SPRINGFIELD (IRN) — A measure that would have phased out the use of ethylene oxide failed to advance Wednesday, but sponsors of the legislation to ban the use of the cancer-causing chemical plan start fresh in 2020.
House Bill 3888 would have phased out the use of ethylene oxide in sterilization facilities by 2021 and in hospitals by 2022. Opponents said it would have caused medical device shortages and difficulties for manufacturing facilities that use the chemical. The measure also would have put bans on locating facilities that do use the chemical near residential areas.
The measure narrowly passed in the House of Representatives last month, but state Sen. John Curran, R-Woodridge, wasn’t able to get enough support to push the measure out of the Senate Executive Committee on Wednesday.
Lawmakers heard clashing narratives from impassioned supporters, environmentalists and industry experts.
“I have one side telling me that this is going to impact jobs, this is going to impact the sterilization of medical equipment and I have the other side coming to me saying that ‘if I do not support this, it is going to be on my shoulders that I am going to be killing children,” said Sen. Linda Holmes, whose explanation for why she wouldn’t support the bill was cited by others.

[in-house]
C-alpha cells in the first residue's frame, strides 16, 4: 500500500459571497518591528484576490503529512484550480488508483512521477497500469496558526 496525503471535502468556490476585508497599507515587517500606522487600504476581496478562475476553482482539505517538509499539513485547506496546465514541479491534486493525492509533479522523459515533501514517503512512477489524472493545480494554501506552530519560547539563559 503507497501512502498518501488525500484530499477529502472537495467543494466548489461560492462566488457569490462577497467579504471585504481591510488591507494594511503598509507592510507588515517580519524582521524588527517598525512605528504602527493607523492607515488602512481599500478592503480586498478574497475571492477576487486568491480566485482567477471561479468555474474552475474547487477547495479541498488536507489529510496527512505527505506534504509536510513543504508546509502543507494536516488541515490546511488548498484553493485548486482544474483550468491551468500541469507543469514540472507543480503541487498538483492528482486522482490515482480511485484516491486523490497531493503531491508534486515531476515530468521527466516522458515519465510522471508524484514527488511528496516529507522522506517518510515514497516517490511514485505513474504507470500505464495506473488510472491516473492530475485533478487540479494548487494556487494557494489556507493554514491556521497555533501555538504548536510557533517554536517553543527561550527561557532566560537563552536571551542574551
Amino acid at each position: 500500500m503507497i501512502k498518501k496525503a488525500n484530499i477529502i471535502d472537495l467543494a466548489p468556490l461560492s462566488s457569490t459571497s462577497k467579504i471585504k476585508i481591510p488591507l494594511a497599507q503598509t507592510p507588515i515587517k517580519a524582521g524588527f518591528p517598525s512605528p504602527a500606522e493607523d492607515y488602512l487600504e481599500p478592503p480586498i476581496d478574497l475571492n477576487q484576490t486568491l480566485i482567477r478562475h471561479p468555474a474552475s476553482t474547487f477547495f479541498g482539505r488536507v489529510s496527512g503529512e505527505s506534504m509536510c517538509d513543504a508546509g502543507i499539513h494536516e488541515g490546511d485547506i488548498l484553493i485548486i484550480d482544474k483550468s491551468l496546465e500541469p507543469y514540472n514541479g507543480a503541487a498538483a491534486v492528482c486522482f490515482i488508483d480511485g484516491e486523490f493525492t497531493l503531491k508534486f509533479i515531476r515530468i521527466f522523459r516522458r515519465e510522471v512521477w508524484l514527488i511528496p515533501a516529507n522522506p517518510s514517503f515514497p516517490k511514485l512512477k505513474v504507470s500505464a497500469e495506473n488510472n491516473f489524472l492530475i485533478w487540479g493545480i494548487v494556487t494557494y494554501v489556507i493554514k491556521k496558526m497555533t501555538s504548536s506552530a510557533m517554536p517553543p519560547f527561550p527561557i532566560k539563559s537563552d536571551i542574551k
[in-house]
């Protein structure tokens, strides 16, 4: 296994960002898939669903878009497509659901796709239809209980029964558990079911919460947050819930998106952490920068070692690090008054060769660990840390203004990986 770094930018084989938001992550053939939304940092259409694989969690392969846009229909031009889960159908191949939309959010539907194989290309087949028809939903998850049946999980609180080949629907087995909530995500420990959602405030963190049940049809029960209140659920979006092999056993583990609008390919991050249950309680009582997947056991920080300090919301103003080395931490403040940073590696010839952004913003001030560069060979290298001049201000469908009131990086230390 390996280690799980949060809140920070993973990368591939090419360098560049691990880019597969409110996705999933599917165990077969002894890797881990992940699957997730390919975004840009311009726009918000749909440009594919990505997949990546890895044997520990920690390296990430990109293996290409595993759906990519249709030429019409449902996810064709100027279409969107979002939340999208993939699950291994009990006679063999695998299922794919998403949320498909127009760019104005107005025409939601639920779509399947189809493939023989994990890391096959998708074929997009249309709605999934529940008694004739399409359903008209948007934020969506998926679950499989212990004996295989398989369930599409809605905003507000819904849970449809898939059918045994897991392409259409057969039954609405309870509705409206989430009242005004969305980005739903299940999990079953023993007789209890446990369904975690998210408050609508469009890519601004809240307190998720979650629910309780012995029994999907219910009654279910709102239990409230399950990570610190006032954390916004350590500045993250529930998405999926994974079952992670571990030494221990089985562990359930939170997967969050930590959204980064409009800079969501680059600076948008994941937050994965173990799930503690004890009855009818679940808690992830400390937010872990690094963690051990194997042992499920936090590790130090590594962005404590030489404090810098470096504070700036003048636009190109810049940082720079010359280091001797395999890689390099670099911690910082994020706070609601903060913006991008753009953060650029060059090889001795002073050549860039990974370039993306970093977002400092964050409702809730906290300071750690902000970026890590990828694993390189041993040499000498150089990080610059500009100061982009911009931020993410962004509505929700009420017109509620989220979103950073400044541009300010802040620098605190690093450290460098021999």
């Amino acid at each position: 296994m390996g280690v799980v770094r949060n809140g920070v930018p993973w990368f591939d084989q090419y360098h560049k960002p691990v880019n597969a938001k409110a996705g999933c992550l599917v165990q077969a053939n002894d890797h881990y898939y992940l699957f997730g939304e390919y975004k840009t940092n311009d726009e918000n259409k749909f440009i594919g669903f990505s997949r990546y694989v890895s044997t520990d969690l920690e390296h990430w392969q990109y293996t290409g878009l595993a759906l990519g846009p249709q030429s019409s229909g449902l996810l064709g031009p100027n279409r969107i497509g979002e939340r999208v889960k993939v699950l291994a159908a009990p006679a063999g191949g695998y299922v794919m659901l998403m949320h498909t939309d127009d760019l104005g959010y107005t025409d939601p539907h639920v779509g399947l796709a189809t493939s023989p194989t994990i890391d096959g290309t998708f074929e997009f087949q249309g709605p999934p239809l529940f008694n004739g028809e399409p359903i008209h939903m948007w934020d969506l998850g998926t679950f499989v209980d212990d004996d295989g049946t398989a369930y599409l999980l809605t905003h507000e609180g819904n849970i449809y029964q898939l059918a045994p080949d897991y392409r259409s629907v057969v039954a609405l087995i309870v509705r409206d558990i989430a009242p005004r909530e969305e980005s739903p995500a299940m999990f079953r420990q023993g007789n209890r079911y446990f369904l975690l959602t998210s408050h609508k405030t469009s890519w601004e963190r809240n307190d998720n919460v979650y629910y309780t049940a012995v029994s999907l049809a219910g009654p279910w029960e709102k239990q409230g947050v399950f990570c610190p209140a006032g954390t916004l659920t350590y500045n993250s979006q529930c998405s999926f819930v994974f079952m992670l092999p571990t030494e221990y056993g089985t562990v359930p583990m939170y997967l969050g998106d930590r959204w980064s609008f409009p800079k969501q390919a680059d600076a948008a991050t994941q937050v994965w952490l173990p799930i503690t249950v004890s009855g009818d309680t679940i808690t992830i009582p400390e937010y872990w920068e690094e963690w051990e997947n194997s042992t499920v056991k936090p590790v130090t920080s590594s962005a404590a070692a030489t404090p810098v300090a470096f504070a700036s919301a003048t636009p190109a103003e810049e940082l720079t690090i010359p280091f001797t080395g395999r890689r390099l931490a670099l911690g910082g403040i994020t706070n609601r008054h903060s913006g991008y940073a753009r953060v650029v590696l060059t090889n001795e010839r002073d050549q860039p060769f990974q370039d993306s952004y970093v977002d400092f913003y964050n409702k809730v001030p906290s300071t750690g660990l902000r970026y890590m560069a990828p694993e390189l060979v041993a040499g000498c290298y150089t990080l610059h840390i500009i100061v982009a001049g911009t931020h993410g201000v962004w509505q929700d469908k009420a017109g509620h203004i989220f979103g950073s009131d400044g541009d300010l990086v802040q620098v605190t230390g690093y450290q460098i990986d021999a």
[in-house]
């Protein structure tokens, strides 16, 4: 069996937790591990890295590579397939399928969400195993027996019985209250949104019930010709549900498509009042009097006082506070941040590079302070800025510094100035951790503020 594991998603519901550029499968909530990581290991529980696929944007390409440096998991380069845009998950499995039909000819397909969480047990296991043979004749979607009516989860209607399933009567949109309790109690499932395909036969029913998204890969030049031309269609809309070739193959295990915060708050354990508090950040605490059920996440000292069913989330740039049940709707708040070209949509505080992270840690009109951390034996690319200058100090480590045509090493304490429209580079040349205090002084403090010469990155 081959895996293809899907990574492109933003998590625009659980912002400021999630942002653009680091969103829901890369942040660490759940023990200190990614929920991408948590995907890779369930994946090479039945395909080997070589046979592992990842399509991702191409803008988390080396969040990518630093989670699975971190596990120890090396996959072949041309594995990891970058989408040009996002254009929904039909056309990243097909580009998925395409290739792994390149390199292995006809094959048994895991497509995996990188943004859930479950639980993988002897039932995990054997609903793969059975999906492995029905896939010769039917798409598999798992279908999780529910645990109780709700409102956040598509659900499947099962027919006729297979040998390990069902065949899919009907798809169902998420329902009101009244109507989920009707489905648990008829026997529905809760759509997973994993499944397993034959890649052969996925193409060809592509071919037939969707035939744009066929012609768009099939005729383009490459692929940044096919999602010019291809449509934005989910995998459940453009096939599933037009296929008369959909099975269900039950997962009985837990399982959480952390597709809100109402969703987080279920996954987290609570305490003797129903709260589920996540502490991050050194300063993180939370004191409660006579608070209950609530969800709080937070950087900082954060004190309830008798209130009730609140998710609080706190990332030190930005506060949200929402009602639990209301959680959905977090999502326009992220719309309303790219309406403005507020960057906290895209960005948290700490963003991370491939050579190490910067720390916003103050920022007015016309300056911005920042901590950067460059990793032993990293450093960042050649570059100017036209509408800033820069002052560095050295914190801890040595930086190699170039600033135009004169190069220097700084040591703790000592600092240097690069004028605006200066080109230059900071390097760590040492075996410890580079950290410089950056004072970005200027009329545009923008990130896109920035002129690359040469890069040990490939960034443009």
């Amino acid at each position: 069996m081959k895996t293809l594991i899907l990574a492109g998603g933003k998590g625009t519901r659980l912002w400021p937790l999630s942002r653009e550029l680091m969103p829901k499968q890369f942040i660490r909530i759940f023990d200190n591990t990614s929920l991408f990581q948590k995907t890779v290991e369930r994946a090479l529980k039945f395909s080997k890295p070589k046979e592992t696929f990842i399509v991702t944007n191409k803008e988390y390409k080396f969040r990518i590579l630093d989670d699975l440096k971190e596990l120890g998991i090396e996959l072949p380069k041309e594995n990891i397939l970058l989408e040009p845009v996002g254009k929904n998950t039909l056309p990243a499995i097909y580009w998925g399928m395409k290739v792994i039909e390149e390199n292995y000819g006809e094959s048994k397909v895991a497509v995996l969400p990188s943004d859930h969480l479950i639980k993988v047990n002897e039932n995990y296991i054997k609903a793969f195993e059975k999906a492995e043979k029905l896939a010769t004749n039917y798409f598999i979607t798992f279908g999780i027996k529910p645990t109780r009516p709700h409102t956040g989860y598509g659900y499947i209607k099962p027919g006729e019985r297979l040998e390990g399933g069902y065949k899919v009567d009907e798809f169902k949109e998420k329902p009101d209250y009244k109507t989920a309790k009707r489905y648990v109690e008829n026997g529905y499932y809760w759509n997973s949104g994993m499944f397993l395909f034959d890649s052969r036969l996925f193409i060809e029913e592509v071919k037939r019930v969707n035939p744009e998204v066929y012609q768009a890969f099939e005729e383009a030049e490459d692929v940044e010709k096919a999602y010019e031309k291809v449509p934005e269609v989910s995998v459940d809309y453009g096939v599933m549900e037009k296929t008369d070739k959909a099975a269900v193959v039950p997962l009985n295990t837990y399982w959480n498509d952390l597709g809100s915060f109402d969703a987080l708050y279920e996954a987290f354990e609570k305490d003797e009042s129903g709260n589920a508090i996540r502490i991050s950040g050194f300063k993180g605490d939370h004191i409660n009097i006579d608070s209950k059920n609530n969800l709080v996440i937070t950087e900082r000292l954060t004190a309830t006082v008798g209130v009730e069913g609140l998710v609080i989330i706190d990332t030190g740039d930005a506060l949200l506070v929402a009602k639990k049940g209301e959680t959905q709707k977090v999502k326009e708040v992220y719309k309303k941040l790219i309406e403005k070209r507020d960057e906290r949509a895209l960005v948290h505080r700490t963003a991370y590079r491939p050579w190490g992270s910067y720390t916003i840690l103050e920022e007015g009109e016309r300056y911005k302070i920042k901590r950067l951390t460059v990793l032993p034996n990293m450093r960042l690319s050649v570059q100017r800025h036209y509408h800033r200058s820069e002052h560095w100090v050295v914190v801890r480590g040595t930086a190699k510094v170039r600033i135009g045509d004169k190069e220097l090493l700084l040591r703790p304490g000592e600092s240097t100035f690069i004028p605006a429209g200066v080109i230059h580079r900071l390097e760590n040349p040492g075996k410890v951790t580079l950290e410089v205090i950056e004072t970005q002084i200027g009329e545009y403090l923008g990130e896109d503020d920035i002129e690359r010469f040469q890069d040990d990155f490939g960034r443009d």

Once it became clear that the bill wasn’t destined to move forward, Curran pledged to start again in the spring.
The apparent death of the bill brought praise from industry representatives who had all along said the process was rushed and would have had negative consequences.
“As recently noted by the U.S. Food and Drug Administration, the number of facilities using ethylene oxide to sterilize medical equipment is limited and additional closures could result in years of shortages of critical medical devices,” said Mark Denzler, president and CEO of the Illinois Manufacturers’ Association.
Illinois already has what industry representatives and environmentalists alike have said are the strictest regulations on the use and emission of the widely-used sterilization chemical that has been found to be more of a cancer threat than previously thought.